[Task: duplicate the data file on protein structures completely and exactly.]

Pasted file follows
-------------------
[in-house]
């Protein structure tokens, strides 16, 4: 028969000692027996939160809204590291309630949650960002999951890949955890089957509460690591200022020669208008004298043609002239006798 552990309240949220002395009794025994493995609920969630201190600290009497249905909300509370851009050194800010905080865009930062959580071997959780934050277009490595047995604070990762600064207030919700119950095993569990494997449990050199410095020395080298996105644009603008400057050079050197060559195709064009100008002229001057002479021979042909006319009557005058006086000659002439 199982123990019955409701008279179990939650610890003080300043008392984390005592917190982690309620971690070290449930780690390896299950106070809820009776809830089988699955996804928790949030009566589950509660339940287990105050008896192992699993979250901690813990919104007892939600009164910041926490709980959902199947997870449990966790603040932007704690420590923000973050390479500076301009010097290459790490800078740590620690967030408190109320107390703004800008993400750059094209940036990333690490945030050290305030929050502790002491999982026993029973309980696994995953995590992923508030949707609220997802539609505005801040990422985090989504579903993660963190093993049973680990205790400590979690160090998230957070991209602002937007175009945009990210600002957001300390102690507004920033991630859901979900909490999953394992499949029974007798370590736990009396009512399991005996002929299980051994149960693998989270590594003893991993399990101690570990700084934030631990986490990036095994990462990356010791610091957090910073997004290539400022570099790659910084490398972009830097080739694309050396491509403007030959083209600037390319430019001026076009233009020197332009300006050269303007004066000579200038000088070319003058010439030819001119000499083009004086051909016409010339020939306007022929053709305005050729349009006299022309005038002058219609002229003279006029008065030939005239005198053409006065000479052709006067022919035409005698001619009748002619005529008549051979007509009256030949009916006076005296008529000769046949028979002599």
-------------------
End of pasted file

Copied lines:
[in-house]
């Protein structure tokens, strides 16, 4: 028969000692027996939160809204590291309630949650960002999951890949955890089957509460690591200022020669208008004298043609002239006798 552990309240949220002395009794025994493995609920969630201190600290009497249905909300509370851009050194800010905080865009930062959580071997959780934050277009490595047995604070990762600064207030919700119950095993569990494997449990050199410095020395080298996105644009603008400057050079050197060559195709064009100008002229001057002479021979042909006319009557005058006086000659002439 199982123990019955409701008279179990939650610890003080300043008392984390005592917190982690309620971690070290449930780690390896299950106070809820009776809830089988699955996804928790949030009566589950509660339940287990105050008896192992699993979250901690813990919104007892939600009164910041926490709980959902199947997870449990966790603040932007704690420590923000973050390479500076301009010097290459790490800078740590620690967030408190109320107390703004800008993400750059094209940036990333690490945030050290305030929050502790002491999982026993029973309980696994995953995590992923508030949707609220997802539609505005801040990422985090989504579903993660963190093993049973680990205790400590979690160090998230957070991209602002937007175009945009990210600002957001300390102690507004920033991630859901979900909490999953394992499949029974007798370590736990009396009512399991005996002929299980051994149960693998989270590594003893991993399990101690570990700084934030631990986490990036095994990462990356010791610091957090910073997004290539400022570099790659910084490398972009830097080739694309050396491509403007030959083209600037390319430019001026076009233009020197332009300006050269303007004066000579200038000088070319003058010439030819001119000499083009004086051909016409010339020939306007022929053709305005050729349009006299022309005038002058219609002229003279006029008065030939005239005198053409006065000479052709006067022919035409005698001619009748002619005529008549051979007509009256030949009916006076005296008529000769046949028979002599």